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John, a widower, owns his modest home with a small mortgage. When he passes away, his three children find buried in all his papers a will instructing them to divide everything equally. The oldest child, Bill, heads down to the realtors office to list the property. And so the journey begins…
At the realtor’s office, Bill discovers that with a will, he’ll have to open a probate case, and be appointed the executor by the court before he can list the property. So he heads down to the probate court, and discovers that he’ll have to get the probate forms on his own and fill them out. Oh, and there is a fee for lodging the will with the court, and a fee for opening the probate case.
After searching for the forms, and struggling through their obtuse terminology, Bill has been back and forth to court several times before the clerk would accept his paperwork. Finally, Bill throws his hands up in the air, and engages a probate attorney.
In the meantime Bill has discovered that his dad’s bank account also had his brother’s name on it, and his brother is refusing to use any of the money to pay ongoing expenses with the house, or indeed anything related to the estate. Now Bill is paying the mortgage and utilities for his dad’s property out of his pocket.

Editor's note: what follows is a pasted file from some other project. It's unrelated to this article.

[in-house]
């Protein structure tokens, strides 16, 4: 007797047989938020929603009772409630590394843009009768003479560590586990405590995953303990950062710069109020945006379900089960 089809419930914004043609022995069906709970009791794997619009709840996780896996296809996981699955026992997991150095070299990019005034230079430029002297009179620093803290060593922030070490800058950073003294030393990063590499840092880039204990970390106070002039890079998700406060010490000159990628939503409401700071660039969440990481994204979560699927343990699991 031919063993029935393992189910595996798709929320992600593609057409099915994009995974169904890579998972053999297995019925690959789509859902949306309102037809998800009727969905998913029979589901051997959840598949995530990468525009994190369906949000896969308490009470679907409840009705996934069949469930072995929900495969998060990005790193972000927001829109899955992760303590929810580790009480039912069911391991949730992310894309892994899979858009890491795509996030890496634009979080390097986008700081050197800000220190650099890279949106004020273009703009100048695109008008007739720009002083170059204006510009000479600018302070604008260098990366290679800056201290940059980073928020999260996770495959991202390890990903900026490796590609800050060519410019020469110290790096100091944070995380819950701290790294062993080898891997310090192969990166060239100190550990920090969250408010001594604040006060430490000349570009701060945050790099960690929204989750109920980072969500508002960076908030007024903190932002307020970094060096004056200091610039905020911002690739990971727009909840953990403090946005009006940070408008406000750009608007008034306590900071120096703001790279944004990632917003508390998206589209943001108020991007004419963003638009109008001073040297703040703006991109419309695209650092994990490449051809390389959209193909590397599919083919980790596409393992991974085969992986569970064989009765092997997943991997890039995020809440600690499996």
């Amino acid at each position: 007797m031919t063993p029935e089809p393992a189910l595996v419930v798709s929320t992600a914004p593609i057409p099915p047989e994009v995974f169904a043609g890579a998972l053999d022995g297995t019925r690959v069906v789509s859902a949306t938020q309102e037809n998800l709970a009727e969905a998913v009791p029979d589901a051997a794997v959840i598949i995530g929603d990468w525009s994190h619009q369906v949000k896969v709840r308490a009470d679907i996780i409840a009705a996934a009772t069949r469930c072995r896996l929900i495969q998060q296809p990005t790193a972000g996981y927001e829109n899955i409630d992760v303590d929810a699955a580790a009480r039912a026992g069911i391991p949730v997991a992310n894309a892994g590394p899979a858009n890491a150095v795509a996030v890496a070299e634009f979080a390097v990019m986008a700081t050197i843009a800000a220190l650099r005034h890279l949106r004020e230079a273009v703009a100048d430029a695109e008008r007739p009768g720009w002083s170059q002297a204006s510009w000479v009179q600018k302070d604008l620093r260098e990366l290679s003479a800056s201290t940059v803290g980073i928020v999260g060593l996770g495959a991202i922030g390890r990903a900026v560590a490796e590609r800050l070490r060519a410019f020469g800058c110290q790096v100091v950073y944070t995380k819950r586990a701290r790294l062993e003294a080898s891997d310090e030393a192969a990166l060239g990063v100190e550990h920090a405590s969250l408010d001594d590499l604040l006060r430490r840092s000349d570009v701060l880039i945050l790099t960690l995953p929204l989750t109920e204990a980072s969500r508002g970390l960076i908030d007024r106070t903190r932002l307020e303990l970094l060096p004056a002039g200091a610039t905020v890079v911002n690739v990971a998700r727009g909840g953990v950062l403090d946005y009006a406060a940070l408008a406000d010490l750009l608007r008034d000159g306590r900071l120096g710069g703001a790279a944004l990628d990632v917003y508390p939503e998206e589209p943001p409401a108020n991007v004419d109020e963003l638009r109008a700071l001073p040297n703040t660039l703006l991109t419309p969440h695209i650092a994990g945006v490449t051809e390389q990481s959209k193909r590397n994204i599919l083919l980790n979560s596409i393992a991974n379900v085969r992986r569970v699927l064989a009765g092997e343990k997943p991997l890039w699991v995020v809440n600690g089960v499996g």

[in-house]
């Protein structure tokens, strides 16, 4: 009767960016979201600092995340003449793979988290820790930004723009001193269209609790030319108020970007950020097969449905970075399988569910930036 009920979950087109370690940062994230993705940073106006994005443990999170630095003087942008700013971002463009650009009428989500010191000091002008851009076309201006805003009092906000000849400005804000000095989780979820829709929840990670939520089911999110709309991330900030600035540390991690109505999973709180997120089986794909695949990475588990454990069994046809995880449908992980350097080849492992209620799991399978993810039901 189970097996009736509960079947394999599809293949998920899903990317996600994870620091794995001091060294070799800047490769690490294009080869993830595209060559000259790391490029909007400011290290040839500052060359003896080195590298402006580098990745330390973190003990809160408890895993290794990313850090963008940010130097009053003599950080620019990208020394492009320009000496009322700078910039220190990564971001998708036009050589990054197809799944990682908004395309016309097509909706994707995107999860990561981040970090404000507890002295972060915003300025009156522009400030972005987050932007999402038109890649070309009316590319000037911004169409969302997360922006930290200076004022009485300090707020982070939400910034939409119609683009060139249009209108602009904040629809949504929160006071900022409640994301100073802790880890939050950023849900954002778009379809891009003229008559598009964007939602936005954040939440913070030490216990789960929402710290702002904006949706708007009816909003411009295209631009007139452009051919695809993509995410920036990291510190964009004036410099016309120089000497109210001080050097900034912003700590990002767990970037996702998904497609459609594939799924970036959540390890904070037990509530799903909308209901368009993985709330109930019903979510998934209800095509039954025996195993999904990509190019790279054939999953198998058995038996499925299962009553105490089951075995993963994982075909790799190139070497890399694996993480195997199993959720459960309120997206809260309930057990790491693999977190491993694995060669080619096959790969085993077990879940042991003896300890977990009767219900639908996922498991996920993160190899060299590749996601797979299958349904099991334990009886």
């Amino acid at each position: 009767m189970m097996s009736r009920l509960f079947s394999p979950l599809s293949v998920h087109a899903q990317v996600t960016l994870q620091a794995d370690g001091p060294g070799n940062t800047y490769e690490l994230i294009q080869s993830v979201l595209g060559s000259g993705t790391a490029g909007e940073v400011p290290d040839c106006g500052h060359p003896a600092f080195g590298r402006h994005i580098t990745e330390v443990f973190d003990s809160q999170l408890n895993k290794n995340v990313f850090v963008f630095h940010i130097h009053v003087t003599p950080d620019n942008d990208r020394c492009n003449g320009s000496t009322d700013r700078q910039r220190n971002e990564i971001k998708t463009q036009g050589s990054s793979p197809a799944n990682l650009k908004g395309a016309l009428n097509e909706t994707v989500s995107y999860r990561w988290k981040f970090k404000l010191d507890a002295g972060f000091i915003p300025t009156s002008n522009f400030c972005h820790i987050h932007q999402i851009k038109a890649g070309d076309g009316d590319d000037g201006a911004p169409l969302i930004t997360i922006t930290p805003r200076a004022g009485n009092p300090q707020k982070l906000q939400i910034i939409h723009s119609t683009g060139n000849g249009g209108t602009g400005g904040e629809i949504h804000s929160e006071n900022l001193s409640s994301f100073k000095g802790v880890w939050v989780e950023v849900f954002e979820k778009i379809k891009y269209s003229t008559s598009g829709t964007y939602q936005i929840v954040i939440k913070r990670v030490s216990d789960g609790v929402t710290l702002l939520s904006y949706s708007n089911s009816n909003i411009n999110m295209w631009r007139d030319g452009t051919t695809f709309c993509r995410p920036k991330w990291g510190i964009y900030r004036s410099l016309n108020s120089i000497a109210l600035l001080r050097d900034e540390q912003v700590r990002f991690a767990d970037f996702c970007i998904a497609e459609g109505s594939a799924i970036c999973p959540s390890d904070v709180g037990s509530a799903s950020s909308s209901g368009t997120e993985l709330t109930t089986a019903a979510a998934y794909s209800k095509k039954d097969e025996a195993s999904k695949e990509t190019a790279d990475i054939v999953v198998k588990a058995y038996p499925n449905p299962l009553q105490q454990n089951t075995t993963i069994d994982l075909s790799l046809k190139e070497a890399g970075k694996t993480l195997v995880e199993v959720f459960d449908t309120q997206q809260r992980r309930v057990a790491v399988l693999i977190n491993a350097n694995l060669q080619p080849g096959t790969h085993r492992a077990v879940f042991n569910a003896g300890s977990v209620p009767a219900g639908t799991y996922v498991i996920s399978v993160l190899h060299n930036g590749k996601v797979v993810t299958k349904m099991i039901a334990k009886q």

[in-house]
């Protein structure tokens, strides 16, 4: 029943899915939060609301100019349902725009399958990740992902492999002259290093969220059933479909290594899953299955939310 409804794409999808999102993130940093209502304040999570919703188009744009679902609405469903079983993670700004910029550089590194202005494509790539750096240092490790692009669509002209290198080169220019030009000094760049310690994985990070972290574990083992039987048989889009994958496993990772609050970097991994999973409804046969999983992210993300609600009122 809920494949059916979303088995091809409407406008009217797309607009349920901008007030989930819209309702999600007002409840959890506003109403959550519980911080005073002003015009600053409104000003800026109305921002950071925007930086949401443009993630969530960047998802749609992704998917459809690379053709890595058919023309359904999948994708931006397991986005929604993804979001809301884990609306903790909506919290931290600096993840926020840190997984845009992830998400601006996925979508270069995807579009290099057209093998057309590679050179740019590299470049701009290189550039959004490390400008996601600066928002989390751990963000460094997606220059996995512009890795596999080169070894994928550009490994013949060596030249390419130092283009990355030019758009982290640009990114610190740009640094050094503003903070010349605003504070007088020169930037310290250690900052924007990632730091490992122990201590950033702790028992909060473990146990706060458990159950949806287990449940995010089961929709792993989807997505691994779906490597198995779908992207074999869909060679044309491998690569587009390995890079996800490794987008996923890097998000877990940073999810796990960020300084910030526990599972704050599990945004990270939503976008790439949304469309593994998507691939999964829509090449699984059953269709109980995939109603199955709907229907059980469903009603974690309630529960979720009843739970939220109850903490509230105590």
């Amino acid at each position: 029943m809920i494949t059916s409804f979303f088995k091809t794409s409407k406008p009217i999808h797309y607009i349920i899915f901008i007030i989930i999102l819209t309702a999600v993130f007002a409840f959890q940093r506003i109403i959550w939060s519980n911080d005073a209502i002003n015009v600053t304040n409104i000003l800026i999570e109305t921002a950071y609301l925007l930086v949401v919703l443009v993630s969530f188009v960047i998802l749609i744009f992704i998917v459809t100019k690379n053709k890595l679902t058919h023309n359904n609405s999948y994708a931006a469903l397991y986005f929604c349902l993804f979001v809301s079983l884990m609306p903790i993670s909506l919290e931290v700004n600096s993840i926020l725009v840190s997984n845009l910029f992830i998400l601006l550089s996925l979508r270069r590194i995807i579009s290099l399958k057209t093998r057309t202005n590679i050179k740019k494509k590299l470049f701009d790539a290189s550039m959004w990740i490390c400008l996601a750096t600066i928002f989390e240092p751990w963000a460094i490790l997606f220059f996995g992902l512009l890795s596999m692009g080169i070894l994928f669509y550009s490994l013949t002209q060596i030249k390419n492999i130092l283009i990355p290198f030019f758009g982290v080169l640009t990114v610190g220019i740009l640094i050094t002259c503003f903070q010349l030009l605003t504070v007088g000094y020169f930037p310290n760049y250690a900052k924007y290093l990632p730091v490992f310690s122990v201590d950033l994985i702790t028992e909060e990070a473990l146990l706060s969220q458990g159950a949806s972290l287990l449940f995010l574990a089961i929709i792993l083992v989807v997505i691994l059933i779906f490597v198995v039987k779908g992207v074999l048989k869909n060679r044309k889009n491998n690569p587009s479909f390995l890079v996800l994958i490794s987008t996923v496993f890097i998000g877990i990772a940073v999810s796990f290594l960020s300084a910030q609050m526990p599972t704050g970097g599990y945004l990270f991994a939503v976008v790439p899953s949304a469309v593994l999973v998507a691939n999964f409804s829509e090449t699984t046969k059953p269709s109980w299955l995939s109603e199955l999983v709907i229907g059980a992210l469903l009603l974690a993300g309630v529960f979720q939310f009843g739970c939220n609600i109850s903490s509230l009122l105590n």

With the probate attorney’s help, Bill is now the executor, and can finally engage a realtor to list the property. The walkthrough with the realtor shows that with some small improvements, the house could really shine, and probably fetch a much higher price. But because there is no money in the estate, and Bill is tapped out paying all the extra expenses already, none of the improvements are made. The realtor also explains that the listing will note that this is a probate listing, which might scare some agents and buyers away.
After some time, Bill finally has a buyer. He dutifully takes the offer to his probate attorney who schedules a court hearing to have the sale approved. After some additional delays, the sale is approved, and escrow closes.
The proceeds from the sale are deposited into a blocked account until the court approves the final accounting and order for distribution.
Months later, the court approves the order, and after all creditor’s bills, attorney fees, and executor fees are paid the property proceeds are finally distributed.
Bill is mad at his brothers for not helping with the expenses, and his brothers are mad at him for how long things took to get their inheritance, which was not really his fault.
Meanwhile, across the street…
Jim, a widower, owns his modest home with a small mortgage. When he passes away, his three children find buried in all his papers a living trust instructing them to divide everything equally. The oldest child, Jane, heads down to the realtors office to list the home.
Because Jane is listed in the trust as the successor trustee, she is able to hire a real estate agent right away. When the agent walks through the property with Jane, he points out a few improvements that could have a big impact on the price of the property.
Jane uses some money out of her dad’s bank account to quickly make the updates, and by the weekend the listing is live.
After receiving several offers, the realtor helps Jane negotiate a higher price, and Jane accepts the best offer. After escrow closes, Jane pays all the final bills, and distributes the estate.
Everyone is happy, and makes plans for their next family vacation together.
Image courtesy of khongkitwiriyachan at FreeDigitalPhotos.net